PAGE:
Georgia: Dermis and Skin Essay

Submitted By Georgia-Edmondson
Words: 618
Pages: 3

1. describe the anatomy and physiology of the skin in relation to skin breakdown and the development of pressure sores
Skin is the largest organ of the body, covering and protecting the entire surface of the body. The total surface area of skin is around 3000 sq, providing protection to the body the skin has a host of other functions to be performed like regulating body temperature, immune protection, sensations of touch, heat, cold, and pain through the sensory nerve endings, communicating with external openings of numerous other body systems like digestive system, and respiratory system via mucous membranes. The skin is composed of three layers. The skin, which appears to be so thin, is still itself divided into epidermis, dermis, and subcutaneous layer or hypodermis. Each layer has its own function and own importance in maintaining the integrity of skin and thereby the whole body structure. Pressure sores or ulcers are the result of a constant deficiency of blood to the tissues over a bony area such as a heel which may have been in contact with a bed or a splint over an extended period of time. The surface of the skin can ulcerate which may become infected. Eventually tissues are damaged. Besides the heel, other areas commonly involved are the skin over the buttocks, ankles hips and other bony sites of the body.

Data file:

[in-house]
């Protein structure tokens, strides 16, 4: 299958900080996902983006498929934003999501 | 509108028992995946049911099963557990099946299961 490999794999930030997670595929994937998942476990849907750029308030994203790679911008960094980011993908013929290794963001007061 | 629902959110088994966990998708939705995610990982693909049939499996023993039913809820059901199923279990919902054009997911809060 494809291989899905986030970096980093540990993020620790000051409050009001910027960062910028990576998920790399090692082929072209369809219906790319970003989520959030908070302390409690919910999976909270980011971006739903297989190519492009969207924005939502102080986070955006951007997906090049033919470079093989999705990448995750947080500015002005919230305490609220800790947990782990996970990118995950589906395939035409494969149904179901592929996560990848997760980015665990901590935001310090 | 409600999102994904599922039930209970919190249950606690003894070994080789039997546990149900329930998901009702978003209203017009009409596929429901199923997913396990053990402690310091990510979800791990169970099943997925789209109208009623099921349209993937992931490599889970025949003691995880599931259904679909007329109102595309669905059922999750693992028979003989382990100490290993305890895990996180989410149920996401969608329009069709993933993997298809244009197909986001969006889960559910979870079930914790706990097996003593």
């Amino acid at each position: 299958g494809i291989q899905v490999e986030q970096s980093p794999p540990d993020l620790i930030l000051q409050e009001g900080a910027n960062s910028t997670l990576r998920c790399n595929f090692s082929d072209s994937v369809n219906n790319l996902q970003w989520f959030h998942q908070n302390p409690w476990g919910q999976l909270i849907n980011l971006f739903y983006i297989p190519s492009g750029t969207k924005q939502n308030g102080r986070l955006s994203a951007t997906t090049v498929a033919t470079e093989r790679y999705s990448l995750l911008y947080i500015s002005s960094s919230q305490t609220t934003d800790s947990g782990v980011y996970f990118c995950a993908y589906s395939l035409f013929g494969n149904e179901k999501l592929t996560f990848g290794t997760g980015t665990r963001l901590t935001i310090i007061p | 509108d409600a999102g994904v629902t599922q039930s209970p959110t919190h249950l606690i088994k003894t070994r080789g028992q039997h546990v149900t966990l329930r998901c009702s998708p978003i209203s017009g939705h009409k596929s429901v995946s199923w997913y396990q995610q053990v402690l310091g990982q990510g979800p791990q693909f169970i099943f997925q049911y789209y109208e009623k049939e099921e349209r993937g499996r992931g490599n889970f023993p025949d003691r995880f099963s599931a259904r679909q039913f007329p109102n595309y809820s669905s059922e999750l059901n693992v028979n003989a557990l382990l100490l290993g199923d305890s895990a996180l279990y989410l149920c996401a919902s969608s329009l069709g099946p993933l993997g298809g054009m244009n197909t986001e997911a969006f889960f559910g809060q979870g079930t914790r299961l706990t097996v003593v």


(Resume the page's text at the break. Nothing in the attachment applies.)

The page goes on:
2) Identify pressure sites of the body:
* Shoulders or shoulder blades
* Elbows
* Back of your ears
* Knees, ankles, heals, toes
* Spine
3) Identify factors which might put individual at risk of skin breakdown and pressure sores: Intrinsic risk factors:
* Mobility problems
* Poor nutrition
* Underlying health condition
* Over 70 years old
* Urinary/bowel incontinence
4) Describe how incorrect handling and moving techniques can damage the skin: Adjusted mobility aids. Equipment/Techniques; Possible Hazard *Chairs; Clients inability to get out of the chair
* Seat surface may cause uneven distribution of pressure, Perspiration or friction (Patient weight & size may cause pressure on arms and hips if too large for chair size) * Wheelchairs; Maybe ill-fitting causing pressure
* Tissue damage caused contact with protrusions such as footplates * Beds; Confinement to bed: Client unable to change position: * Mechanism used for sitting patients up may increase pressure on the sacrum. This is an issue for manual beds compared to profiling beds. * Shower/Commode Chairs; Client seated over…